Budget 2019: This year’s budget has a number of initiatives which seems to impact varied sections.
Budget 2019: The budget presented on February by the stand-in finance minister on February 1 is much more than an interim budget. It has a number of new policy initiatives and schemes, changes in sectoral allocations and tax concessions. The prime minister has termed it as a trailer which means there will be more to come when the regular budget is presented after the elections. This is really an election-oriented budget as it attempts to appease various electoral constituencies through a number of initiatives.
The election orientation in the budget can be clearly seen from the statements on stock taking of achievements of the government during the last four years and projecting the vision of the future. The notable achievements of the government, which few will dispute, are the implementation of GST, passing of the Insolvency and Bankruptcy Code (IBC) and attempts to solve the bad loan problem of the banking system. There is also a major push of financial inclusion through the Jan Dhan, Aadhaar, and mobile (JAM) initiative. Of course, most of them are works in progress as many of the reforms have to be calibrated carefully. The government must also be given credit for bringing in transparency in the auctioning of natural resources. In some cases, the initiatives are worthy, but there are implementation blues. This is partly because many of the areas assigned to the states are Constitutional and this includes the Swatch Bharat Mission or Ayushman Bharat. Unfortunately, while the responsibility of these are entrusted to the states, the dissatisfaction in the provision of these services falls on the Centre! A part of the blame for this must be borne by the Centre itself for, over the years, it got engaged in the activities that are in the states’ domains through centrally sponsored schemes.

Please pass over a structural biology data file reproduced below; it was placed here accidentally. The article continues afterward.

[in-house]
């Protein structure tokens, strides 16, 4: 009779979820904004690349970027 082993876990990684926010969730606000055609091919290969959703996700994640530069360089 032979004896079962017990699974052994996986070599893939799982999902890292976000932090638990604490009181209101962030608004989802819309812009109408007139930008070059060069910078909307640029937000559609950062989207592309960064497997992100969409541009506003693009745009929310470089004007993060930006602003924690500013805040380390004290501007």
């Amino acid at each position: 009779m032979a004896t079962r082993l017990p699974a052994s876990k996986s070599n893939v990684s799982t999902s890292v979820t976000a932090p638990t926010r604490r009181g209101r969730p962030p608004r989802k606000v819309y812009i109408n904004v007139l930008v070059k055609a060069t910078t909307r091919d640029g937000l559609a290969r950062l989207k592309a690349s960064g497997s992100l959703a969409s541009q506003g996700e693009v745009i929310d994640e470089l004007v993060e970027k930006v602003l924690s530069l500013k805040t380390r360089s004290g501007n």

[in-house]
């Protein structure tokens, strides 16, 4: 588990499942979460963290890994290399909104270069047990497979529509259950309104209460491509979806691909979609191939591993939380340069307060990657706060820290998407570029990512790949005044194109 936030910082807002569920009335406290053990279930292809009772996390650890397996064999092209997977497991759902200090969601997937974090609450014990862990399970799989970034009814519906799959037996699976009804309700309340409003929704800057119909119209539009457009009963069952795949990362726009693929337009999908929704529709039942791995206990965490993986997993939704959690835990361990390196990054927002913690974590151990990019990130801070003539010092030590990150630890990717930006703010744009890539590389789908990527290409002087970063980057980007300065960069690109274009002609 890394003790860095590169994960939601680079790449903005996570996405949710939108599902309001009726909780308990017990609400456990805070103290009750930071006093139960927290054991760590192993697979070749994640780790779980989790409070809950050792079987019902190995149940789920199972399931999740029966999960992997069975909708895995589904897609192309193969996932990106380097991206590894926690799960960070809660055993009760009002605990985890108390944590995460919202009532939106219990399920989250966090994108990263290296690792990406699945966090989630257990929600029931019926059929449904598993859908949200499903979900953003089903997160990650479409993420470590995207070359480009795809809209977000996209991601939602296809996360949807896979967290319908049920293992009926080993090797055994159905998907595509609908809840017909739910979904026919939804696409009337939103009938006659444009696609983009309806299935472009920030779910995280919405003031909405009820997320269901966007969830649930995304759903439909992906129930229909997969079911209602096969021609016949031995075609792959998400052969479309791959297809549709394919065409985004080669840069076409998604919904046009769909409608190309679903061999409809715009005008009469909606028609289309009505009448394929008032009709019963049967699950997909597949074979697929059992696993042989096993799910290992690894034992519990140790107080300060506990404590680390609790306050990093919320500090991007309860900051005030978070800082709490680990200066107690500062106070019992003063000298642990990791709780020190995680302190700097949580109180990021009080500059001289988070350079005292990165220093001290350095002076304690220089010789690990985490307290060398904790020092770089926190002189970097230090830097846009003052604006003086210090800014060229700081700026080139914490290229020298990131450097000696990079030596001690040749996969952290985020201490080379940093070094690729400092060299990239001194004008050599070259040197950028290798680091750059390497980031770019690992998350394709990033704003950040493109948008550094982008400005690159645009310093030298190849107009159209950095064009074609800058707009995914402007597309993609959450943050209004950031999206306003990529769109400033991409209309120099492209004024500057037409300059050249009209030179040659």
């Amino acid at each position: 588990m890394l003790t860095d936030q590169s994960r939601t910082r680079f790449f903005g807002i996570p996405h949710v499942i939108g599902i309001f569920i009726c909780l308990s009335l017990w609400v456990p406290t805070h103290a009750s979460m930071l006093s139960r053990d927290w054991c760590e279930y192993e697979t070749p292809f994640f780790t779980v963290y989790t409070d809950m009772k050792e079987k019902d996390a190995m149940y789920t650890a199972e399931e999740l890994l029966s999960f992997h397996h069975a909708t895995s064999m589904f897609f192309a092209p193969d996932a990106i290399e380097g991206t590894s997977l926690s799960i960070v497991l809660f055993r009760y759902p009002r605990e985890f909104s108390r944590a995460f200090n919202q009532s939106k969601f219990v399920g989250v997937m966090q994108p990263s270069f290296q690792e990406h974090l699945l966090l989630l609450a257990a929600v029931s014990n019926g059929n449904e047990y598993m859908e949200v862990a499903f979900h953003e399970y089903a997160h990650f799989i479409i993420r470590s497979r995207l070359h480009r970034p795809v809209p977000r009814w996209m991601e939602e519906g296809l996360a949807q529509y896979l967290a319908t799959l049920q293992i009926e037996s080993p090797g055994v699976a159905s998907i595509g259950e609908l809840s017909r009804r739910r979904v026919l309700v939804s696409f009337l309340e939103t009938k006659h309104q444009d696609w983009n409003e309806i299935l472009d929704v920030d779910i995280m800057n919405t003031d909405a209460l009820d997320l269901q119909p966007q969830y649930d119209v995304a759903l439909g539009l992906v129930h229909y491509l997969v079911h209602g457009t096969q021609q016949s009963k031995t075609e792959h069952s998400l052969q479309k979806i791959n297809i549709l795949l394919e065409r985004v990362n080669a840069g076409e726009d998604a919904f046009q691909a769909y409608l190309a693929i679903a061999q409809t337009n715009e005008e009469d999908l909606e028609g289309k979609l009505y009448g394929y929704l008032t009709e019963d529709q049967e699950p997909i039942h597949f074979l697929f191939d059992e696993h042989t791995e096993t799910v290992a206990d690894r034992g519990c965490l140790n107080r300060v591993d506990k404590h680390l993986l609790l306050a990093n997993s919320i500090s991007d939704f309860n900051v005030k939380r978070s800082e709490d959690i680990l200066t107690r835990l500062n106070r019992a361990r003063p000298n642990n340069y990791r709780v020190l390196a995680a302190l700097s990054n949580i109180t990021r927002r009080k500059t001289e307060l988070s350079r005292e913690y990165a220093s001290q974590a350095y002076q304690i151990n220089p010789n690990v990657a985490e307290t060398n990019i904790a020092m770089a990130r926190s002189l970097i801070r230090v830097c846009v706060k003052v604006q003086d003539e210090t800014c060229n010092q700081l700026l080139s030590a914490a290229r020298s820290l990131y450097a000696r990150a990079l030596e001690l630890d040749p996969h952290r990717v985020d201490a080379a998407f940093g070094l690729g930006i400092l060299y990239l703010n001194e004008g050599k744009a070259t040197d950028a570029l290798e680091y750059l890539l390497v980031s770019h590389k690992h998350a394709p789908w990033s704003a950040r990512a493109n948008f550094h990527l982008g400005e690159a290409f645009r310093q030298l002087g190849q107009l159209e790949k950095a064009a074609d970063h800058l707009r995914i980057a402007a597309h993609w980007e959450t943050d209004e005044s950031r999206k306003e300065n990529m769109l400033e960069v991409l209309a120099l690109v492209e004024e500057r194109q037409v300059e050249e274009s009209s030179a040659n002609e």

This year’s budget has a number of initiatives which seems to impact varied sections. There are initiatives for the farmers, those involved in animal husbandry and fisheries, and a pension for unorganised workers, government employees, and middle-income taxpayers. Of these, two important initiatives stand out and these are: (i) income support for farmers (Pradhan Mantri Kisan Samman Nidhi or PM-KISAN) and (ii) tax rebate for taxpayers earning up to Rs 5 lakh in income.
The income support to farmers was very much on the cards, particularly after the electoral reverses in Madhya Pradesh, Chhattisgarh and Rajasthan. However, it must go to the credit of the government that, despite the temptation to have a generous rollout, the scheme that is unveiled is conservative and the additional expenditure of Rs 20,000 crore in the current fiscal and Rs 75,000 crore budgeted for the next and this cannot be considered excessive. The speculations on these were wild and the government must be given the credit for limiting the give-away to Rs 6,000 per year to a farmer having less than 2 hectares of land. Of course, this will leave out cultivators who are not the owners of land and the vast array of farm labourers who are much more vulnerable. It must also be stated that this is the beginning of the cash transfer scheme and there will be pressures to increase it in the regular budget after the elections.